The Jungle (original/uncut) by Upton Sinclair


Reading Schedule:

  • April 20/21– Pre-reading Activity (Foreword/ Introduction)
  • April 22/25– Chapters 1-2 (Read in class) HW: Chapters 3-5
  • April 26/27Group 1 Reading Playlist Presentation/ Chapters 6-7 (Read in class) HW: Chapters 8-10
  • April 28/29Group 2 Reading Playlist Presentation/Chapters 11-12 (Read in class) HW: Chapters 13-16
  • May 2/3Group 3 Reading Playlist Presentation/ Chapters 17-18 (Read in class) HW: Chapters 19-21
  • May 4/5Group 4 Reading Playlist Presentation/Chapters 22-23 (Read in class) HW: Chapters 24-27
  • May 6/9Group 5 Reading Playlist Presentation/Chapters 28-29 (Read in class) HW: Chapters 30-33
  • May 10/11Group 6 Reading Playlist Presentation/Chapters 34-36, Conclusion (Read in class)
  • May 12/13– Group 7 Reading Playlist Presentation/Socratic Circle
  • May 16/17– Charades Vocabulary Competition
  • May 18/19– Last class to work on Digital Books
  • May 20/23- Digital books are due!


  • The Jungleaudio (all 36 chapters)
    • All 36 chapters are in the playlist on YouTube
    • The speaker skips a few sections, but the audio is adequate to aid your reading of the text.
  • Highlighting legend:
    • Important details/ key facts (YELLOW)
    • Important characters
    • Important dates
    • Important places or vocabulary words
  • Key Terms:
    • muckraking
      Definition: A type of journalism, begun in the early 1900s, that seeks to disclose the corruptness of business, industry, and government.
      Context: The Jungle is an excellent example ofmuckraking
    • progressive movement
      Definition: A campaign in the late 1800s and early 1900s for economic, political, and social reform in the United States.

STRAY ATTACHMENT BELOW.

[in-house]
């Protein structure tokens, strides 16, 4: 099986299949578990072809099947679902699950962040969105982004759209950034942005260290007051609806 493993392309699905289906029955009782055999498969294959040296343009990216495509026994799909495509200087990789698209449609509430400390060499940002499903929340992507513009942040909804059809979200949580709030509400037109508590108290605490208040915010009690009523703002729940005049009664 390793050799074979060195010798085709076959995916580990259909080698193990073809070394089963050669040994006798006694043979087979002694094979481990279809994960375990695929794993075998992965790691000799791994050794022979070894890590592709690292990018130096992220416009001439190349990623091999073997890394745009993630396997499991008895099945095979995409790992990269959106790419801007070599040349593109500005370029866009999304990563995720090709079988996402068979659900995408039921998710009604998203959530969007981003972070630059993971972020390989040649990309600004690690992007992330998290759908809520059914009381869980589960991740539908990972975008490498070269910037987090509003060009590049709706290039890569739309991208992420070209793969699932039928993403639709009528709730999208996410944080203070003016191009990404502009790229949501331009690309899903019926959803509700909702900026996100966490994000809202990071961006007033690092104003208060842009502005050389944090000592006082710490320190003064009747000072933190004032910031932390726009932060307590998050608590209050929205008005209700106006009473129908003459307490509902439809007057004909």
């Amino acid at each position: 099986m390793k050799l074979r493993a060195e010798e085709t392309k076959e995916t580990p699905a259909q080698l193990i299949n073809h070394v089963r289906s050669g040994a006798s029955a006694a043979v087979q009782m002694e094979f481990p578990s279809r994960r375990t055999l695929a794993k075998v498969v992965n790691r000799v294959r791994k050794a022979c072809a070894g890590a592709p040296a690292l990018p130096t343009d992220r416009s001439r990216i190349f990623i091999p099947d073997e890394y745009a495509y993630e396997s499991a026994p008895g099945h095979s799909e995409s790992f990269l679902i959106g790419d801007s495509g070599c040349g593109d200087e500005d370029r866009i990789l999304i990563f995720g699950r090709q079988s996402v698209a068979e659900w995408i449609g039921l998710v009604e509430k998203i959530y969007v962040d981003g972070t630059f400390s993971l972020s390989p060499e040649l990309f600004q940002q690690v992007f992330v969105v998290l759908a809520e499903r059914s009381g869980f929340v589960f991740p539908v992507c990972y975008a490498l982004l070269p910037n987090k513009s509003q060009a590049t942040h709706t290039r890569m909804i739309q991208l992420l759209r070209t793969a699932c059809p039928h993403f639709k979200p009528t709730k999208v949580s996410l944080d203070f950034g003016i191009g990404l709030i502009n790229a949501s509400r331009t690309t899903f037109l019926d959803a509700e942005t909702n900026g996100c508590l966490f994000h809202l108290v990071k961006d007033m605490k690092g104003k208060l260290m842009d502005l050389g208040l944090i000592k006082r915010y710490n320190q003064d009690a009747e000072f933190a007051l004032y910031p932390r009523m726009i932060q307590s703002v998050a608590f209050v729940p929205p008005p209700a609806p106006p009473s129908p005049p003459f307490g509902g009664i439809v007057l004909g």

Context: The economic reforms of theprogressive movementincluded increased government regulation of business and a series of tax reforms.
    • Upton Sinclair (1878-1968)
      Definition: Author of The Jungle and other books, plays, and articles, all of which focused on social injustices and aimed at improving working conditions.
      Context: Upton Sinclair’sbooks brought social injustices to light and brought him wealth and fame.

Pre-Reading Activity:

Add your responses to your class Padlet.

Period 1’s Padlet, Period 2’s Padlet, Period 3’s Padlet, Period 5’s Padlet

Part 1: 

  1. To what extent do you agree with this statement? “The United States has a history of corporations taking advantage of individuals.” If yes, what are some current examples of this? How does this phenomenon affect individuals, families, and businesses? On the other hand, many would say that United States corporations have made our high quality of life possible. How has corporate America improved the quality of life in this country?
  2. What is Darwin’s theory of “survival of the fittest”? Extend this theory to basic human nature and explain how it applies to different aspects of society.
  3. What food do you eat in an average day? Where does this food come from? Describe the journey your food makes from source to table.
  4. What was the purpose of unions in America? How has this purpose evolved? What unions have been in the news recently?
  5. What traits distinguish people of one social class from another in United States society today? Money? Job? Home? Education? Family? Ethnicity? Religion? Can you tell people of different classes apart? What advantages do some classes have over others? Why do most societies have class distinctions?
  6. What is capitalism? Do you believe it is a fair, effective system? What are the advantages and pitfalls of such a system?
  7. What is socialism? What countries have this system? Do you believe it is a fair, effective system? What are the advantages and pitfalls of such a system?

Part 2: 

  • Read the “Foreword” as a class.
  • Jigsaw reading of the “Introduction.”
    • Read your section of the “Introduction.”
    • Write down the key points in a bulleted list.
    • Present your bulleted list to the other groups.

Main Characters: In Order of Appearance

Lithuanian Pronunciation Guide: Click Here. 🙂

  • Marija Biarczynskas (ma-REE-ah ber-JIN-skas): Ona’s cousin, a 20-something orphan, but a strong woman.
  • Ona Lukoszis (OH-na luke-oh-SHY-tay): Marija’s 16-year-old cousin and Elzbieta’s step-daughter.